Food Insecurity in Aging Society

1627 WordsJan 29, 20187 Pages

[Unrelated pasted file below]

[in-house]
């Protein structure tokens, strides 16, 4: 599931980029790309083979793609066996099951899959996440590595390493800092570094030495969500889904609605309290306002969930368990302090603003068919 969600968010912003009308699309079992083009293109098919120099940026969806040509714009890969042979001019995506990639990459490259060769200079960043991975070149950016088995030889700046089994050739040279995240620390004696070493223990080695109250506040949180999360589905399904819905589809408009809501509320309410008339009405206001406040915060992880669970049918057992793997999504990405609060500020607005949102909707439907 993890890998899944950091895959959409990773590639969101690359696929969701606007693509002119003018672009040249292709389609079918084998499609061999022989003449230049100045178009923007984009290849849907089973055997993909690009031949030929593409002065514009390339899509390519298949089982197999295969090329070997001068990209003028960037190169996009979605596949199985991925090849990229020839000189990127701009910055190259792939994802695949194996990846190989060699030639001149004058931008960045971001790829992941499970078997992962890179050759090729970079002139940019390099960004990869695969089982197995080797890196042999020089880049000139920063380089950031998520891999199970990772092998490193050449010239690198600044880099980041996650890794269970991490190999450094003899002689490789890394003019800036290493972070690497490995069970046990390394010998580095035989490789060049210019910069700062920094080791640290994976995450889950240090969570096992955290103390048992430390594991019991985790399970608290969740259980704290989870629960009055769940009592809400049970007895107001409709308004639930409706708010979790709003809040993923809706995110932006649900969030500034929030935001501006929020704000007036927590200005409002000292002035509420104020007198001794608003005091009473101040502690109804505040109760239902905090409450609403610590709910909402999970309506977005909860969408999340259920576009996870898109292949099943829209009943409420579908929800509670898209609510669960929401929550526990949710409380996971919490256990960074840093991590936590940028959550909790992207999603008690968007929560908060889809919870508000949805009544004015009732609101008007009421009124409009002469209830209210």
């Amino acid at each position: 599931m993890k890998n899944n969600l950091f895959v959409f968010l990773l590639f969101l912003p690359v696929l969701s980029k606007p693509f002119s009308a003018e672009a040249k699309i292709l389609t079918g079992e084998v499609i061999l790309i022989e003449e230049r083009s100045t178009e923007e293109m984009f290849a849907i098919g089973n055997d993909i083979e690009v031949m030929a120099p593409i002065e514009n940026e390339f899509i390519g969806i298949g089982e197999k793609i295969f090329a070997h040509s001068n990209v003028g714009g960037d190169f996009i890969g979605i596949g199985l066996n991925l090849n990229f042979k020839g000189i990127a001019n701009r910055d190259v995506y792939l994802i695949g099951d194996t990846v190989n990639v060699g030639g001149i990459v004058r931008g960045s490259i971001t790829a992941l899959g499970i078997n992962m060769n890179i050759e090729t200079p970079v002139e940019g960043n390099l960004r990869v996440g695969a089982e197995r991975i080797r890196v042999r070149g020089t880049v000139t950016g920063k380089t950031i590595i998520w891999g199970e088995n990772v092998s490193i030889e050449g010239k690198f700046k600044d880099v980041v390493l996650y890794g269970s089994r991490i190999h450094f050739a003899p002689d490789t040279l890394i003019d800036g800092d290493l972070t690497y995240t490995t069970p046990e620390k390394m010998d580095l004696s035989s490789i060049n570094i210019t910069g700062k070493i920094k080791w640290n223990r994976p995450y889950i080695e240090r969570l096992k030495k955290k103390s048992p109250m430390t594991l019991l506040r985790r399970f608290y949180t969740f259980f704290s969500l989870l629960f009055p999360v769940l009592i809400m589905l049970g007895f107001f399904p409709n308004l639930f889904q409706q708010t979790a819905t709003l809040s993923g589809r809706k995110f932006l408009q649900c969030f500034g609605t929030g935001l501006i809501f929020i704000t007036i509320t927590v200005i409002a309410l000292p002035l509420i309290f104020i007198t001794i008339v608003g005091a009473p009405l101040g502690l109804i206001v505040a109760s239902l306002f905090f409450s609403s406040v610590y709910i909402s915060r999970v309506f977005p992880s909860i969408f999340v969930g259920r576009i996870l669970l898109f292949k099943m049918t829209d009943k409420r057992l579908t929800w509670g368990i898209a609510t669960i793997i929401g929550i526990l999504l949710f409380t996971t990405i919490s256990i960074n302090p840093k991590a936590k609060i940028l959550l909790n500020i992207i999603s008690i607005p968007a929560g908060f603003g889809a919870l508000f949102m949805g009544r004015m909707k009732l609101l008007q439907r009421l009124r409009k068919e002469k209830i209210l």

Section I. Food Insecurity Aging Society: The United States is experiencing social issues related to food insecurity and hunger. Current research states that older adults are especially vulnerable to food insecurity. In a study published in the Journal of Urban Health states, “Among the 14.6% of American households experiencing food insecurity, approximately 2 million are occupied by older adults” (Chung, Gallo, Giunta, Canavan, Parikh, & Fahs, 2011, p. 1). Since the year 2011 the Athens Community Council on Aging reports, “Almost 9 million older adults in the United States are at risk for hunger, and Georgia is 8th in state rankings for older adult risk of hunger” (2014, p. 1). Fortunately, in North America, hunger seldom reaches extreme levels of starvation. Researchers’ instead look at food insecurity as a way to monitor needs in our society (North, 2001). What is the definition of food insecurity? The United States Department of Agriculture (USDA) defines food insecurity as not being able to acquire nutritionally adequate and safe food during the course of a year (D.C. Hunger, 2014). For instance, there are several factors that contribute to food insecurity in the oldest-of-old population. Issues such as poverty, lack of access, chronic illness, and functional ability. According to the Georgia Food Bank Association, “Food insecurity issues exists within the State of Georgia at the rate of 20 % and nearly 1 in 5 Georgians are food insecure and struggling with
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